To remove the cup, use your thumb and forefinger to pinch the cup together whilst inside you. Then gently twist and pull the cup out carefully.
Knowing which type of menstrual cup is right for you can be daunting at first. They usually cost around £15-£20, so not too cheap. Buying an organic silicone menstrual cup is best for internal use, as plastics can leach nasty chemicals leading to much unnecessary hormone disruption.
How Can I Naturally Reduce Period Pain?
The absolute best way to help reduce period pain naturally is to take magnesium glycinate.
Magnesium acts as a natural muscle relaxant and is brilliant for helping with period pains.
You can take magnesium as a supplement or find it through food sources such as dark chocolate and through cruciferous vegetables such as broccoli.
Using massage therapy to help with period pains
One natural way to alleviate menstrual cramps is through massage therapy.
- Increases blood flow
Massage therapy increases blood flow and circulation to the affected area, which can help to reduce pain and discomfort. By massaging the abdominal area, you can increase blood flow to the uterus, which can help to relieve menstrual cramps.
- Releases endorphins
Massage also helps to release endorphins, which are natural painkillers that can help to alleviate period pain. Endorphins are chemicals that are produced by the body in response to pain or stress and can provide a natural form of pain relief.
- Reduces muscle tension
Massage can also help to reduce muscle tension, which is a common cause of menstrual cramps. By releasing tension in the muscles around the uterus, massage can help to relieve menstrual cramps and reduce pain.
Tips for Self-Massage
If you want to try self-massage to alleviate period pain, here are some tips to get you started:
Lie down on your back and place a pillow under your knees to support your lower back.
Use a warm compress or heating pad to relax your muscles and increase blood flow.
Apply gentle pressure to your lower abdomen using circular motions. Start at the center of your abdomen and work your way outwards.
Use your fingertips to massage your lower back and hips, as tension in these areas can also contribute to period pain.
Take slow, deep breaths to help relax your body and release tension.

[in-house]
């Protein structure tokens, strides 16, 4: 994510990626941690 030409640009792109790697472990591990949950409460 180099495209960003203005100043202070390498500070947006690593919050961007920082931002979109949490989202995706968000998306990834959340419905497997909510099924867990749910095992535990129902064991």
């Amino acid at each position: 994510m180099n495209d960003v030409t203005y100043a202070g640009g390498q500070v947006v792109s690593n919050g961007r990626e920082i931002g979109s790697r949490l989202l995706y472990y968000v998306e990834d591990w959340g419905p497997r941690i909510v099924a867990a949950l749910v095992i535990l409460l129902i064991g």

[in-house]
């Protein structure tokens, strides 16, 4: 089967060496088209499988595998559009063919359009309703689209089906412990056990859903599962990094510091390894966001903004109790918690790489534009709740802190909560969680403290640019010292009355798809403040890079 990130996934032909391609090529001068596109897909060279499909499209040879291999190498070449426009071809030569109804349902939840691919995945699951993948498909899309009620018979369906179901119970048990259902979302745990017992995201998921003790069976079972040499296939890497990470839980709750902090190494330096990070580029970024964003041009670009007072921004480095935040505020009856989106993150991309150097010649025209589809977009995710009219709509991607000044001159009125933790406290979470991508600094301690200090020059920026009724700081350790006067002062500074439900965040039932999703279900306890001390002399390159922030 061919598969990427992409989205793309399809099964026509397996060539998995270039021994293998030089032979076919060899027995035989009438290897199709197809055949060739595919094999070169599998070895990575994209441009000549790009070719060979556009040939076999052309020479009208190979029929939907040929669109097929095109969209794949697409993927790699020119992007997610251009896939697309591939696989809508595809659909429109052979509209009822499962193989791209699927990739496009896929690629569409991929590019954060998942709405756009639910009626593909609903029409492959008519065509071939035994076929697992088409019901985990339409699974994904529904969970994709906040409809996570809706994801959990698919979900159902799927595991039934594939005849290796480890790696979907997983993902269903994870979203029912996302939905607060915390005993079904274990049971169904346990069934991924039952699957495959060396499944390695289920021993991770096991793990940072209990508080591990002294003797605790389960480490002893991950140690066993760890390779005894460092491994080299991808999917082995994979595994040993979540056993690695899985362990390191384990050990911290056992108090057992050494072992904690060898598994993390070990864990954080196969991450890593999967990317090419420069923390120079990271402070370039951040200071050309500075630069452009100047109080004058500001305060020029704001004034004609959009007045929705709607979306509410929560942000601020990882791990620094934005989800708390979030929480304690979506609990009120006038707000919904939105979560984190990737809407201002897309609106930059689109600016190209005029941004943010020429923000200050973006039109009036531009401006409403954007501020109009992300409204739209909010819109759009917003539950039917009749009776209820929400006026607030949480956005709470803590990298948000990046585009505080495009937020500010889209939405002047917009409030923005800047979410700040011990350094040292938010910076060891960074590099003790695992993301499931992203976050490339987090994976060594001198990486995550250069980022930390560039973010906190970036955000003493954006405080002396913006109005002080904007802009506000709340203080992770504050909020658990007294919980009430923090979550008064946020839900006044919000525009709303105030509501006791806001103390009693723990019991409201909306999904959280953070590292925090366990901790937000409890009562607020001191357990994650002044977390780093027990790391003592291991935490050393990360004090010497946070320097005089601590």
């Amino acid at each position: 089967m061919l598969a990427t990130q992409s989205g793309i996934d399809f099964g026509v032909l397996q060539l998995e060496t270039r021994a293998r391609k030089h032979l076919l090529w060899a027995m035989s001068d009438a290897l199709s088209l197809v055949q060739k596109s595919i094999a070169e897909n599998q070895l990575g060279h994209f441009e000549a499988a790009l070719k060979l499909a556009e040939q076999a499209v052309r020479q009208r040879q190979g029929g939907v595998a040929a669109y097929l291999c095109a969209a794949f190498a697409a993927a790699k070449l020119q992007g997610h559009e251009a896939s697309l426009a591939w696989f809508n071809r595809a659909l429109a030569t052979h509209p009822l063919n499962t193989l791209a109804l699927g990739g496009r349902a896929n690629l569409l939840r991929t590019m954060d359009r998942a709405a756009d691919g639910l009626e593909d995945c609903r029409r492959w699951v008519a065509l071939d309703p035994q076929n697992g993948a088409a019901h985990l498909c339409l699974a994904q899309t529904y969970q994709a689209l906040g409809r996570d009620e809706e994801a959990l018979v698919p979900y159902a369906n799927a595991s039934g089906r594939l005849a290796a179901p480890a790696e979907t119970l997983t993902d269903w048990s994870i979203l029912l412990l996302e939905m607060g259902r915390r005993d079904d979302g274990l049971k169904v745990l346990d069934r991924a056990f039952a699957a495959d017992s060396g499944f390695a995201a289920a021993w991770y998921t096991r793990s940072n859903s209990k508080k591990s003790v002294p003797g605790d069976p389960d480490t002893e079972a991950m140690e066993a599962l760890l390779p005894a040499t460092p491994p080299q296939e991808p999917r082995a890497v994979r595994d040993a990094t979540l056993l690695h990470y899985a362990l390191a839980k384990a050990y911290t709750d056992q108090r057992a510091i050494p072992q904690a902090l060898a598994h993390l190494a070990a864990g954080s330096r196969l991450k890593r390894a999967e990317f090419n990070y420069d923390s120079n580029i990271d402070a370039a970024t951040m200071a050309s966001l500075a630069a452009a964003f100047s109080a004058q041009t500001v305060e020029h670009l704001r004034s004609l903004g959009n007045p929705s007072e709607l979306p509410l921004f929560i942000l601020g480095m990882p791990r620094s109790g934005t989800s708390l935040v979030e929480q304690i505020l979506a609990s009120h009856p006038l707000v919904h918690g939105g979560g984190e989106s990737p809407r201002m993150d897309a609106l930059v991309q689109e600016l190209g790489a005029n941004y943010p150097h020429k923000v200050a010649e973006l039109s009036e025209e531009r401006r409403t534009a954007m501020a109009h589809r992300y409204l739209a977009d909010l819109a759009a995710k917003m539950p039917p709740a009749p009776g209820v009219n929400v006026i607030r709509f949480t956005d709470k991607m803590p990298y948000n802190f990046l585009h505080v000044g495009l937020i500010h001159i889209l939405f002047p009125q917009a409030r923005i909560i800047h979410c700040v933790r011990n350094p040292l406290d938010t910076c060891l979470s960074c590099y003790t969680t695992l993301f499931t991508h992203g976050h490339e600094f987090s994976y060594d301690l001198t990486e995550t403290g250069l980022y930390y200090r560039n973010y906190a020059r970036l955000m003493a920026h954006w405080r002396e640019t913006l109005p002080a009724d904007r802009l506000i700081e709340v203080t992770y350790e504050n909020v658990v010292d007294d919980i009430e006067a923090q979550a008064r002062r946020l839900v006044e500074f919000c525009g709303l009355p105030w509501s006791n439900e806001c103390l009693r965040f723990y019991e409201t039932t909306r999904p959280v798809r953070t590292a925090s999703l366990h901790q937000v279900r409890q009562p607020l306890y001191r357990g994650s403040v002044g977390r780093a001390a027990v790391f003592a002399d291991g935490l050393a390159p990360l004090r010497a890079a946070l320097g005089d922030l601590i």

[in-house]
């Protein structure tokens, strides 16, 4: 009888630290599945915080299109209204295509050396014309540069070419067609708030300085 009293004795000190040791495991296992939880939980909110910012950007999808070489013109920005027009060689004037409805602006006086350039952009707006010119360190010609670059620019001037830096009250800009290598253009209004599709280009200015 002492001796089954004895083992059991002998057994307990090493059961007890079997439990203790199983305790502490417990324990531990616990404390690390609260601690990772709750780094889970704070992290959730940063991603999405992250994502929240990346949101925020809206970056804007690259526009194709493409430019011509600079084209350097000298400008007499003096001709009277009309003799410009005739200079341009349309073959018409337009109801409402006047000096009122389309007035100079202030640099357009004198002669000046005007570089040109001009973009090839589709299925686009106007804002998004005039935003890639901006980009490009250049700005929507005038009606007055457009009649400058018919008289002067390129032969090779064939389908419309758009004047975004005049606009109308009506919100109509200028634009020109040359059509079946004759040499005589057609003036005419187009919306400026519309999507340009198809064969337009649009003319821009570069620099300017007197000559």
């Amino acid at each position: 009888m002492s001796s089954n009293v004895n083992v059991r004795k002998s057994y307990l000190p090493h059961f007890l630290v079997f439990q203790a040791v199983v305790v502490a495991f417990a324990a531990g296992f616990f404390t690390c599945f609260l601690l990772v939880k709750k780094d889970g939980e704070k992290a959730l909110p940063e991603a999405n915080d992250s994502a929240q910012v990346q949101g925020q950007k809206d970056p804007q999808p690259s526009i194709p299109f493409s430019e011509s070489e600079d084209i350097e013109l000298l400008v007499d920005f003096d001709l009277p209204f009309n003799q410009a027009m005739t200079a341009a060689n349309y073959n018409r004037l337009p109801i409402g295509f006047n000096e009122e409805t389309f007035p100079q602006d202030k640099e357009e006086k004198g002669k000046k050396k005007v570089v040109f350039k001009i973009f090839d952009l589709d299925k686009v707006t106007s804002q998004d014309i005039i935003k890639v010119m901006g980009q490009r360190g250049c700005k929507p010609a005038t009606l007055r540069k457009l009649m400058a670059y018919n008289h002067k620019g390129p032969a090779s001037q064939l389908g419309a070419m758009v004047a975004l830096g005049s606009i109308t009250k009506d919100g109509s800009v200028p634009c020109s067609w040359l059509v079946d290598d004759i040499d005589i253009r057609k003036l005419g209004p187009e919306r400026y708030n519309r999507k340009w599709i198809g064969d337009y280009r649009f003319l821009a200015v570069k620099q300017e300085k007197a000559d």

Understanding your menstrual cycle
In conclusion, understanding your menstrual cycle is essential for every woman. By tracking your menstrual cycle, you can predict when your period will start, identify any irregularities or changes, and be more in tune with your body’s natural rhythms.
The menstrual cycle is a complex process that involves the interplay of hormones, the uterus, and the ovaries. It typically lasts around 28 days but can vary from person to person. As mentioned before, providing your cycle is between 24 days to 35 days, you’re pretty healthy. The cycle is divided into three phases: the follicular phase, ovulation, and the luteal phase.
During the follicular phase, follicles in the ovary mature and prepare for ovulation. Ovulation occurs when the mature follicle releases an egg, which travels down the fallopian tube towards the uterus. If the egg is fertilized by sperm, it may implant in the uterus and result in pregnancy. If the egg is not fertilized, it will be shed along with the uterine lining during menstruation.
The luteal phase occurs after ovulation and prepares the uterus for potential pregnancy. If pregnancy does not occur, the uterine lining is shed during menstruation, and the cycle begins again.
Understanding your menstrual cycle can help you plan for pregnancy, identify any changes or irregularities, and manage any menstrual symptoms or discomfort. If you have any concerns about your menstrual cycle or experience severe pain or discomfort, be sure to speak with your healthcare provider.